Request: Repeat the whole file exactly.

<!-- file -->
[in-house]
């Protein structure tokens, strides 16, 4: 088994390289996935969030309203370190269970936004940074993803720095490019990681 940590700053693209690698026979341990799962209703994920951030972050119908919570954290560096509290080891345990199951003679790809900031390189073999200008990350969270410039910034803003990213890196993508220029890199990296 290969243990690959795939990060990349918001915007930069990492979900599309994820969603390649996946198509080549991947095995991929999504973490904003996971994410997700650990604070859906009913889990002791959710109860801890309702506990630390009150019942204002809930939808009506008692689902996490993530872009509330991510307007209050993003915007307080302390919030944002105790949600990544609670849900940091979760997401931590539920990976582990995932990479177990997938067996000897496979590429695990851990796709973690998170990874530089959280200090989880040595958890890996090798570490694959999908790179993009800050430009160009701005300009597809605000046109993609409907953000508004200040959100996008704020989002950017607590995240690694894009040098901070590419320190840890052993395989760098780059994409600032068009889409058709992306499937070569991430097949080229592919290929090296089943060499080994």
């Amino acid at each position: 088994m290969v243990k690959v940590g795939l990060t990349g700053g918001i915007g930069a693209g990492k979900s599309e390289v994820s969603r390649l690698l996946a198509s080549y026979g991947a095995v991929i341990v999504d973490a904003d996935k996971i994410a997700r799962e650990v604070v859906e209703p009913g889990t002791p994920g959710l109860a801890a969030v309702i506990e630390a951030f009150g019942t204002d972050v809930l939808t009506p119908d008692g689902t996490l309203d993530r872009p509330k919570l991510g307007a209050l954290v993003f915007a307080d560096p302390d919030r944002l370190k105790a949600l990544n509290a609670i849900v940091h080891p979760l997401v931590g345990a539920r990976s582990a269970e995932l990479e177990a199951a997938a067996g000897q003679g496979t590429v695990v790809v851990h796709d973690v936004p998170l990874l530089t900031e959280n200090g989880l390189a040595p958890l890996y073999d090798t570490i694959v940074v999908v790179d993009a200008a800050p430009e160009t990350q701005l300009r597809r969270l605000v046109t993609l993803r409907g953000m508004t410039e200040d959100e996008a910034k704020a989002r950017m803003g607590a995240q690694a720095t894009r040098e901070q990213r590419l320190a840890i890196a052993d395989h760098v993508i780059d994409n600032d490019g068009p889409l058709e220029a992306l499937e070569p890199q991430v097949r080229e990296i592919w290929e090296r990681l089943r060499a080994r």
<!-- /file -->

[in-house]
């Protein structure tokens, strides 16, 4: 088994390289996935969030309203370190269970936004940074993803720095490019990681 940590700053693209690698026979341990799962209703994920951030972050119908919570954290560096509290080891345990199951003679790809900031390189073999200008990350969270410039910034803003990213890196993508220029890199990296 290969243990690959795939990060990349918001915007930069990492979900599309994820969603390649996946198509080549991947095995991929999504973490904003996971994410997700650990604070859906009913889990002791959710109860801890309702506990630390009150019942204002809930939808009506008692689902996490993530872009509330991510307007209050993003915007307080302390919030944002105790949600990544609670849900940091979760997401931590539920990976582990995932990479177990997938067996000897496979590429695990851990796709973690998170990874530089959280200090989880040595958890890996090798570490694959999908790179993009800050430009160009701005300009597809605000046109993609409907953000508004200040959100996008704020989002950017607590995240690694894009040098901070590419320190840890052993395989760098780059994409600032068009889409058709992306499937070569991430097949080229592919290929090296089943060499080994």
């Amino acid at each position: 088994m290969v243990k690959v940590g795939l990060t990349g700053g918001i915007g930069a693209g990492k979900s599309e390289v994820s969603r390649l690698l996946a198509s080549y026979g991947a095995v991929i341990v999504d973490a904003d996935k996971i994410a997700r799962e650990v604070v859906e209703p009913g889990t002791p994920g959710l109860a801890a969030v309702i506990e630390a951030f009150g019942t204002d972050v809930l939808t009506p119908d008692g689902t996490l309203d993530r872009p509330k919570l991510g307007a209050l954290v993003f915007a307080d560096p302390d919030r944002l370190k105790a949600l990544n509290a609670i849900v940091h080891p979760l997401v931590g345990a539920r990976s582990a269970e995932l990479e177990a199951a997938a067996g000897q003679g496979t590429v695990v790809v851990h796709d973690v936004p998170l990874l530089t900031e959280n200090g989880l390189a040595p958890l890996y073999d090798t570490i694959v940074v999908v790179d993009a200008a800050p430009e160009t990350q701005l300009r597809r969270l605000v046109t993609l993803r409907g953000m508004t410039e200040d959100e996008a910034k704020a989002r950017m803003g607590a995240q690694a720095t894009r040098e901070q990213r590419l320190a840890i890196a052993d395989h760098v993508i780059d994409n600032d490019g068009p889409l058709e220029a992306l499937e070569p890199q991430v097949r080229e990296i592919w290929e090296r990681l089943r060499a080994r």